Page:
Having someone like Rashad Evans as a mentor in the game has also proven beneficial for the young fighter and is a big factor for Gutierrez turning pro. Since fights are “just wrestling matches with punches” for Mando, he’s more than ready to get that first pro win under his belt.
The future is very bright.
The wrestler-turned-Barber-turned-MMA fighter is currently a two-promotion amateur champion and started his career at lightweight. Fighting at 145 pounds now, Gutierrez knows that fighting at bantamweight may be in his near future.
“That’s been the plan all along [move to bantamweight].”
Even with plans of a potential weight cut in mind, Mando is solely focused on making a statement for all pro featherweights near the area. He’ll start with Thompson next week and won’t stop there.
“Pride will get you hurt. I think he’s [Mike Thompson] fighting me for pride,” said Gutierrez. “I think he’s fighting me so he can tell people he has balls to fight somebody good. But, that shit will get you hurt in this game.”
Mando knows he’s on a completely different level than his opponent. He hasn’t seen any film on Mike, however, has witnessed him getting choked out in the first minute of his last fight.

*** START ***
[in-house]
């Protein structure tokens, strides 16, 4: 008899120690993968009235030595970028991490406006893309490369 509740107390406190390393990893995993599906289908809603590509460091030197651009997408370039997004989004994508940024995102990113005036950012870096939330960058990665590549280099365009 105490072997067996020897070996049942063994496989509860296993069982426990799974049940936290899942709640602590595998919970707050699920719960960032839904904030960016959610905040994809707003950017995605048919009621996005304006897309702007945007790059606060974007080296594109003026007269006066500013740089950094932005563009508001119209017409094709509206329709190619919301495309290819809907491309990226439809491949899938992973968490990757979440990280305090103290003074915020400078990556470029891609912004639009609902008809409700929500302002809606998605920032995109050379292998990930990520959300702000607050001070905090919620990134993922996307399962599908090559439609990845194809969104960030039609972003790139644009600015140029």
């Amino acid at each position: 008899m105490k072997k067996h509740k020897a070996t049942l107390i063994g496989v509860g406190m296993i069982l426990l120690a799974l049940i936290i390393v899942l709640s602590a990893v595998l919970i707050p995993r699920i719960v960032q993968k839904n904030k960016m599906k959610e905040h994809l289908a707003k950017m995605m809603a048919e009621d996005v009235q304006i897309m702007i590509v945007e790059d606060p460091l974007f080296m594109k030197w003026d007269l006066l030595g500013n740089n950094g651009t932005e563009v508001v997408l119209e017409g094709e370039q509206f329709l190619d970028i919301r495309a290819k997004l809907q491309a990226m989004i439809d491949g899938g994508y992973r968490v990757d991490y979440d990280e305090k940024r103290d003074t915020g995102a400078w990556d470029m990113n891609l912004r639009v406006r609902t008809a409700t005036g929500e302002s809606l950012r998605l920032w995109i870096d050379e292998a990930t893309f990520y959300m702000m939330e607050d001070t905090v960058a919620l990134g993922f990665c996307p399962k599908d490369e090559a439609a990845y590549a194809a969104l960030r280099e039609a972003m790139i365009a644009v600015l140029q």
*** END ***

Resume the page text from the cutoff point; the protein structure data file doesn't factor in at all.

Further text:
“Who am I to say no to any fight? We are professionals now. If you want to get me paid to beat you up, fine by me.”
With a few things up his sleeve, he promises this fight will be his most entertaining so far.
“That’s a guarantee.”
Mando “El Toro” Gutierrez knows that one day, he will be on a bigger stage. However, he’s in no rush to get there and looks forward to becoming a company man for Lights Out Championship. He makes his professional debut on Sept. 7th in Grand Rapids, Michigan and after that it’s back to cutting hair.
Listen to our full interview with Mando Gutierrez on The Scrap’s official SoundCloud:
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Joel Torres is a co-owner of The Scrap and its current CEO. Torres is obsessed with MMA and holds a Masters of Science in Integrated Design, Business and Technology from University of Southern California. Make sure to follow Joel on Twitter (@joelisacoolkid).